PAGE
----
ISS crew member Don Pettit and Columbia pilot Willie McCool started (but of course never finished) a match, played on velcro chess boards
However, the tragic Columbia accident had an immediate, serious effect on Expedition 6's mission. The disaster grounded the space shuttle fleet indefinitely, so the three astronauts' expected ride home - the Space Shuttle Atlantis - did not come to pick them up in March 2003. In fact, it was over two years before another space shuttle mission would fly again.
|The trail of the ISS across the sky, and a full moon, viewed in Yosemite National Park.|
Without space shuttles launching, Don Pettit, Ken Bowersox, and Nikolai Budarin's only option for getting home was the Russian Soyuz escape capsule docked to the ISS. So the three men spent an extra month and a half in space and in May 2003 they hitched a ride home on the Soyuz, landing safely in the hills of central Kazakhstan.
|Expedition 6, soon after the recovery crew arrived.|
The ISS can't stay untended for long, so NASA and the Russian Space Agency had to cobble together a last-minute Expedition 7 to replace Pettit, Bowersox, and Budarin. Even with the ISS's amazing recycling capabilities (every drop of water aboard the station -- the vapor the crew exhales in each breath, their urine, water evaporating from drying laundry -- is recycled) the station still requires constant resupply of hydrogen, oxygen, food, and space parts.
|Long-exposure photo of stars taken on board the ISS.|
As an aside, I should mention that even though the Station is dependent on Earth, it does recycle enough hydrogen and oxygen to save $700 million a year in the cost of replenishing supplies. Chris Jones' Too Far From Home provides an example of just how this recycling works in practice: Pettit's favorite snack in orbit was bread and honey, and he'd use a disposable wet wipe to clean up the sticky mess after eating. Before throwing away the used wet wipe, he'd leave it out to dry for a few hours. That way, the ISS recycling system could reclaim the tiny bit of water in the wet wipe!
|International Space Station Expedition 6 Crew.|
Without the space shuttles flying, there weren't as many supplies being ferried up to the station. This meant that Expedition 7 was crewed by only two men instead of the usual three: Astronaut Ed Lu and Cosmonaut Yuri Malenchenko. Both men were veterans of multiple past missions, and had flown together (and gotten along quite well) during a 2000 Atlantis mission. After they were picked, Ed had just a few short weeks to train for his unexpected Soyuz launch.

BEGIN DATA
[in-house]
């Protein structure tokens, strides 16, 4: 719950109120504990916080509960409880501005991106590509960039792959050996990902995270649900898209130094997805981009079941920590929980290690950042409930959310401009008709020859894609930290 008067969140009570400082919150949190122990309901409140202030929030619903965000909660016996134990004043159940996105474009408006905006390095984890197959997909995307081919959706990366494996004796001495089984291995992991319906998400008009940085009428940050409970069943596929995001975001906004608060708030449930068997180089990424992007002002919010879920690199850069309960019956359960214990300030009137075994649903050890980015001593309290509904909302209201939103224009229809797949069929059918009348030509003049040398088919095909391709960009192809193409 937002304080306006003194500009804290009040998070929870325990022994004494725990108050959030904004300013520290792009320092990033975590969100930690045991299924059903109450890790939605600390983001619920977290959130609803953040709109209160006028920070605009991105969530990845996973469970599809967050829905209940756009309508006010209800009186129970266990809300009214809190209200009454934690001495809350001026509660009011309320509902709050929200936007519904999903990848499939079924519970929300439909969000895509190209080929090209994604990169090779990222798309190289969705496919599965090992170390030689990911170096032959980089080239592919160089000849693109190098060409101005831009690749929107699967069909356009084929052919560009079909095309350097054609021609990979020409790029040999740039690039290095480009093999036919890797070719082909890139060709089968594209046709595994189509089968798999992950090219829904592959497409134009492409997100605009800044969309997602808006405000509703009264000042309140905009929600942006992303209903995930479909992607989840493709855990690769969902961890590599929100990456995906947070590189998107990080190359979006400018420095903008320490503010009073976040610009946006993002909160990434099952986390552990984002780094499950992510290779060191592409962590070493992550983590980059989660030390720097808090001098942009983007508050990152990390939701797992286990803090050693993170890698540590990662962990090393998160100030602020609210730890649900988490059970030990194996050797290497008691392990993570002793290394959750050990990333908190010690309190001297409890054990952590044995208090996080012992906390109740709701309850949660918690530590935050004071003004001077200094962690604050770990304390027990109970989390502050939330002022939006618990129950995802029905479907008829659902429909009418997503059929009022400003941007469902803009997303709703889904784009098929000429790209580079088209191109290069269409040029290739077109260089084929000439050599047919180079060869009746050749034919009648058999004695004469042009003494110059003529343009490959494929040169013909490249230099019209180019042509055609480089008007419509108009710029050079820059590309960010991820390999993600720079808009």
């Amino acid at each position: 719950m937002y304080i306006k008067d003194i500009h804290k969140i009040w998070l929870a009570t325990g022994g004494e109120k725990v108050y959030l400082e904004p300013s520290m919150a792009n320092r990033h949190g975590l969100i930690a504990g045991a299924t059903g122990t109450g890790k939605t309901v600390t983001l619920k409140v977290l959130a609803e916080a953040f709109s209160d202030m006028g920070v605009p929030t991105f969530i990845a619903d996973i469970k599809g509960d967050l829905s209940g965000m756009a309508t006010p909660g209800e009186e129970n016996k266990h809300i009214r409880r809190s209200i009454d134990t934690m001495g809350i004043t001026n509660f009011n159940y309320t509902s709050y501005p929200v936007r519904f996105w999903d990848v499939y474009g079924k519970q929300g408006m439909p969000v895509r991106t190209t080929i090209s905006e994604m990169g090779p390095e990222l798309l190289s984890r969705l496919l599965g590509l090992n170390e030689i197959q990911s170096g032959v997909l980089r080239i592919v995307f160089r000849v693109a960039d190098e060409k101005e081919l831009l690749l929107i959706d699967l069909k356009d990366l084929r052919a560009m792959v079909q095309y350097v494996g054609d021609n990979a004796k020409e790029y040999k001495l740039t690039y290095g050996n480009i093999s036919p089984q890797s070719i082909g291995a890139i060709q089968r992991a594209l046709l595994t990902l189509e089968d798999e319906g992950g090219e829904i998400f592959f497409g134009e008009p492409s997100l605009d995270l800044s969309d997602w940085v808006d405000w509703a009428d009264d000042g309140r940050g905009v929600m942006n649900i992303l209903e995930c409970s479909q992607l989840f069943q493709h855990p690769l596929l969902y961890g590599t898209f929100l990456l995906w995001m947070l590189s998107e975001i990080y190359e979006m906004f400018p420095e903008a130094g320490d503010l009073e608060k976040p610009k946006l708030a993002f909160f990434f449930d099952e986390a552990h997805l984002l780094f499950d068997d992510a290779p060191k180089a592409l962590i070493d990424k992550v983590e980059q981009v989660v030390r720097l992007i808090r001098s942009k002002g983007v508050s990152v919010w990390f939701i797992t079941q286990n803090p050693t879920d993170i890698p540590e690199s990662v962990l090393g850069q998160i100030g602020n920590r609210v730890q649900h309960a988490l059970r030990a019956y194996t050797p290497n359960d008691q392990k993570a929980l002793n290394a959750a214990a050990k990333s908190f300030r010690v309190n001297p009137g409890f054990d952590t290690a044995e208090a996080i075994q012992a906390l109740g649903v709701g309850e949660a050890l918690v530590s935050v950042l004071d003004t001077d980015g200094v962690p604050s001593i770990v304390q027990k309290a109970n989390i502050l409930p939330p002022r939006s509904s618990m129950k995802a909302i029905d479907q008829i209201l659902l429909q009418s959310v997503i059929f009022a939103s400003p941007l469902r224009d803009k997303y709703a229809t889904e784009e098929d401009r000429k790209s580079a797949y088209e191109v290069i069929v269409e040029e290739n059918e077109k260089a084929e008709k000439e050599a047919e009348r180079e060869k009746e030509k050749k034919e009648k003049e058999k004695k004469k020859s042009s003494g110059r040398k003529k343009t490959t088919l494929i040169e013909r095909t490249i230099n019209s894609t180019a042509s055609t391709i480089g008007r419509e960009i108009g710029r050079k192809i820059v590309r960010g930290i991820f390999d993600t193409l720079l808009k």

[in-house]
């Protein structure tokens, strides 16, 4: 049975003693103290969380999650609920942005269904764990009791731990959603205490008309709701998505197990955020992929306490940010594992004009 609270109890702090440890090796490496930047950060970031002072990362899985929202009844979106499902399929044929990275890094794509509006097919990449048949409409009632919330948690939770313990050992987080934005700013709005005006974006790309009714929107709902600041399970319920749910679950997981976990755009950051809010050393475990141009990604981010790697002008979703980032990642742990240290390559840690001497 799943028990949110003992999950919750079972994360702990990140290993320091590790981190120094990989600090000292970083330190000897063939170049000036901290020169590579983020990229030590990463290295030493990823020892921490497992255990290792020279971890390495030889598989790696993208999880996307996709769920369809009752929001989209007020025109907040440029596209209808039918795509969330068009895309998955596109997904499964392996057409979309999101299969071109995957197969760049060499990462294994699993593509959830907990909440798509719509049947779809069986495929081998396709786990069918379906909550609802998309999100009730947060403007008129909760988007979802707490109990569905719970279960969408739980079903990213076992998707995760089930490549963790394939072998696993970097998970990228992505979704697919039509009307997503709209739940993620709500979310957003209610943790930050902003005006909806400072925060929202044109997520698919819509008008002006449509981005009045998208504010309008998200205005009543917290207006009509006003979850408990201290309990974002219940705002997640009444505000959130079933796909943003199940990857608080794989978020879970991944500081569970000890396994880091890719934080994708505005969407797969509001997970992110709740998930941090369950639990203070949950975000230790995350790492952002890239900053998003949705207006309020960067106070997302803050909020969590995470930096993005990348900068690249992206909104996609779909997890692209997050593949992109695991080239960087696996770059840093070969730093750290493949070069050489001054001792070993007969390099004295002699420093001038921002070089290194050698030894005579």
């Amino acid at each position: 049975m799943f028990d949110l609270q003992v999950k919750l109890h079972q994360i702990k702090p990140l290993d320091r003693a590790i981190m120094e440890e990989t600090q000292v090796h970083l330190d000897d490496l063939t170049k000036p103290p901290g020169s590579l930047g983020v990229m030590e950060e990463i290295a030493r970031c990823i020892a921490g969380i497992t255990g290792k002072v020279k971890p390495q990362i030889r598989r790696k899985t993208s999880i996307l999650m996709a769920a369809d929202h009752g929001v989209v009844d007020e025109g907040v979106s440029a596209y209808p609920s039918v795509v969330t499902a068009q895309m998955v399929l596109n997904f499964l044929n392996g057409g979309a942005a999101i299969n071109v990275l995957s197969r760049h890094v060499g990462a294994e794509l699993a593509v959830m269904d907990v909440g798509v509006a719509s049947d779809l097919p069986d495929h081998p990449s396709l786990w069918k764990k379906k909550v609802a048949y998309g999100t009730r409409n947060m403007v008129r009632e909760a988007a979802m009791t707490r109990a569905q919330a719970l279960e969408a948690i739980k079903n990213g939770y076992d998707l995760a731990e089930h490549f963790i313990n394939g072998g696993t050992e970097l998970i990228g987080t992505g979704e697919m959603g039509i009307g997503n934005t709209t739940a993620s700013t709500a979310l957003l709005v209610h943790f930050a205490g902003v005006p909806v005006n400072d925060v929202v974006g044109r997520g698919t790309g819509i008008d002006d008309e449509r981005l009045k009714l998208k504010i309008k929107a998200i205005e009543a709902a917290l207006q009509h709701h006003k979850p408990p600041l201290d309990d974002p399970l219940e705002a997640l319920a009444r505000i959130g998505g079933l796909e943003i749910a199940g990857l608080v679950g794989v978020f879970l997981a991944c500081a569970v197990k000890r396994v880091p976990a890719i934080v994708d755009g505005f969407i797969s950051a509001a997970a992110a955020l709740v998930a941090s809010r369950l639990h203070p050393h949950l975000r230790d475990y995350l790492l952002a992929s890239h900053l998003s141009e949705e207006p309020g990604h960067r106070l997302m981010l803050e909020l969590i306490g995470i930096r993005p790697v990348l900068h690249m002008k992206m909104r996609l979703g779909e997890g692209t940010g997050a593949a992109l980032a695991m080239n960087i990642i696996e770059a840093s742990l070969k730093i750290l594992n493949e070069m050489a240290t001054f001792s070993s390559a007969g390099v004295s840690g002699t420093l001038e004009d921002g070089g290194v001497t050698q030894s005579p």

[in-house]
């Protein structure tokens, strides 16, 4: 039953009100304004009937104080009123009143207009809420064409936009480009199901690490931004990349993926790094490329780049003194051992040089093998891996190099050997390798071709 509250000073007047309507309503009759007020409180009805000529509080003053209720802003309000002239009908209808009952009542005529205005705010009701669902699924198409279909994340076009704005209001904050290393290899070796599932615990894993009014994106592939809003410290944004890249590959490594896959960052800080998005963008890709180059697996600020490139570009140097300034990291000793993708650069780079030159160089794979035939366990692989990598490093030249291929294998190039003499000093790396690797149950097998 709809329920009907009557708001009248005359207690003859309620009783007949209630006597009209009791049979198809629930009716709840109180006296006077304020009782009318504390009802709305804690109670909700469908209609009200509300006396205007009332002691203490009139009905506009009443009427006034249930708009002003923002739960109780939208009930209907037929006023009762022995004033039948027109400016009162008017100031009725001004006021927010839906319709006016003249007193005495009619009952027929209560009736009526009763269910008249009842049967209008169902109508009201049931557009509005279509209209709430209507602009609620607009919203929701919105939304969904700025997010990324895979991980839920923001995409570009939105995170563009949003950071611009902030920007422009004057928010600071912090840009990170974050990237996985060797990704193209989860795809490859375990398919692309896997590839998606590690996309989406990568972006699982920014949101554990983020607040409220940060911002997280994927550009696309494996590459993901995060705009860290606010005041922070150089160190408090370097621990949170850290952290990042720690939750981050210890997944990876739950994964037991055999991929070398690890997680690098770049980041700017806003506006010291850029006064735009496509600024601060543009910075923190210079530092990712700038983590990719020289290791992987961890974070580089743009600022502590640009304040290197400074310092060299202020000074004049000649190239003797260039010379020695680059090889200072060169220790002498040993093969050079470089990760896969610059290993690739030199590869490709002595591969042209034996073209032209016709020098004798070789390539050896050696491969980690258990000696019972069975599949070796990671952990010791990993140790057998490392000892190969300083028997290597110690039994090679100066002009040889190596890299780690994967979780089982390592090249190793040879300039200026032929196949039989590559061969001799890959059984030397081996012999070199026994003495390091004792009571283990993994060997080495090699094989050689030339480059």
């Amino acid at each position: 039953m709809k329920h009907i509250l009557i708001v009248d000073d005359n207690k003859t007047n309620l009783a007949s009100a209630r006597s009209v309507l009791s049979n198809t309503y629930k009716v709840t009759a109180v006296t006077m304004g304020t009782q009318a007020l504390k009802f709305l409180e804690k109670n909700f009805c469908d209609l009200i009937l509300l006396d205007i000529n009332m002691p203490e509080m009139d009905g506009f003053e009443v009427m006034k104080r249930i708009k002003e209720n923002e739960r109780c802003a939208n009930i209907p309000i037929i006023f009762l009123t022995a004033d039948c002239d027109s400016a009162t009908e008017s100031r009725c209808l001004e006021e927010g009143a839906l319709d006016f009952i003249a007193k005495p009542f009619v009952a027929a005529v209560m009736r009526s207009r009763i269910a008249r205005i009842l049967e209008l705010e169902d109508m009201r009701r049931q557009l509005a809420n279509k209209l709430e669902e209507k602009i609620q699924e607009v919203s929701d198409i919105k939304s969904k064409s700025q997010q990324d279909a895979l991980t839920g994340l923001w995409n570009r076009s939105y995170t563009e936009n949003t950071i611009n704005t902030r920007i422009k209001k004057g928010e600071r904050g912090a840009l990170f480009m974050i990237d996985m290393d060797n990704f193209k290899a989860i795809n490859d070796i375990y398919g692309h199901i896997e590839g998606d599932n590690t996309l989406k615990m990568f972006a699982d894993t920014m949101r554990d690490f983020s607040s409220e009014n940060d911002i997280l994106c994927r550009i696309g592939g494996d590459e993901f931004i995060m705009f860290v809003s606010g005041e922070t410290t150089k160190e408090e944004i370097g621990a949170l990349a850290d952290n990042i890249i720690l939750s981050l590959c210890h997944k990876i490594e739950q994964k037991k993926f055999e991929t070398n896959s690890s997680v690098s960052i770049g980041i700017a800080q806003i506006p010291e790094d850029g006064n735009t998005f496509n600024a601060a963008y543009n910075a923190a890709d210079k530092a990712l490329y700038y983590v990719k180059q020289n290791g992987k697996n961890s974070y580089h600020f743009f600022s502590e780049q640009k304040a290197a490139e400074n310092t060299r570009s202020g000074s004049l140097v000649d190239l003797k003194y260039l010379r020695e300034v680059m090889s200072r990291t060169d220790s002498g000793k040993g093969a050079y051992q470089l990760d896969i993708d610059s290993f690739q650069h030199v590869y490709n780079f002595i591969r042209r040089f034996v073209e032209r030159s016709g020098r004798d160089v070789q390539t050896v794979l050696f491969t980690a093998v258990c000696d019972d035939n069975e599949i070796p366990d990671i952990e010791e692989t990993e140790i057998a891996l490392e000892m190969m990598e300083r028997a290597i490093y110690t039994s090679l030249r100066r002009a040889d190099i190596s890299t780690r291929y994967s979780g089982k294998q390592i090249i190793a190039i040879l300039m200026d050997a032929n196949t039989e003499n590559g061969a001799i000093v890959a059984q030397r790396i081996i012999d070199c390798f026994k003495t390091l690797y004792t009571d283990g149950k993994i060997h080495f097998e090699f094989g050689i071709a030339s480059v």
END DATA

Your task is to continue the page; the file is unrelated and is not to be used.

|Expedition 7. Lu added an STS-107 mission patch to his suit before the launch, in honor of Columbia's last crew.|
Launching in April with a bunch of extra supplies, the two men spent just a just a few days on the Station with Pettit, Bowersox, and Budarin before Expedition 6 returned to Earth. Then, for the next nearly five months, it was just Lu and Malenchenko in Earth orbit... except for a few hours on October 15, when they were joined in outer space by Chinese astronaut Yang Liwei, whose capsule orbited 40 miles below the Station.
|Astronaut Yang, after completing China's first manned space flight!|
Lu and Malenchenko shared something in common that I don't think any other spaceflight crews have: they were both engaged to be married when they went into space! Lu had proposed to his fiancee, Christine Romero, in Star City a week before he launched. Malenchenko had also recently gotten engaged when he was picked to fly. Lu and Romero were married a year after the launch, in May 2004. Malenchenko, however, was married in August 2003, while aboard the International Space Station(!!!)
|Ed Lu and Christine Romero, back at Johnson Space Center after Expedition 7's return.|
Malenchenko and his fiance Ekaterina Dmitrieva took advantage of a quirk of Texas law that allows a wedding to proceed by proxy with one party absent. Kat Dmitrieva, a Russia-born Texan, walked down the aisle of an auditorium at NASA's Johnson Space Center in front of several hundred guests. Meanwhile, floating about 240 miles above New Zealand, Malenchenko hovered in front of a video camera and TV screen, with Ed Lu, his best man and only witness, floating beside him. Lu played "here comes the bride" on the station's electronic keyboard. Following the ceremony, everyone (except Malenchenko and Lu) enjoyed a wedding reception at a fancy restaurant nearby.
|A lifesize cardboard cutout of Malenchenko, bowtie added, attended the wedding reception.|
The extraterrestrial couple's road to the alter was not without a few bumps. Apparently the Russian Space Agency was a little iffy about allowing the wedding to proceed... Malenchenko is a military officer, and there are restrictions on marriages between officers and foreign citizens. But eventually they gave the wedding their go-ahead. The couple will celebrate their ten year anniversary this July; they have one son. Lu and Romero are coming up on their ninth anniversary, and also have a child.
|A wedding chapel with a view.|
Sources: MSNBC; Florida Today; Wikipedia; and a great audio book I've been listening to lately: Chris Jones's Too Far From Home, the story of Pettit, Bowersox, and Budarin's time on the international space station following the Columbia disaster.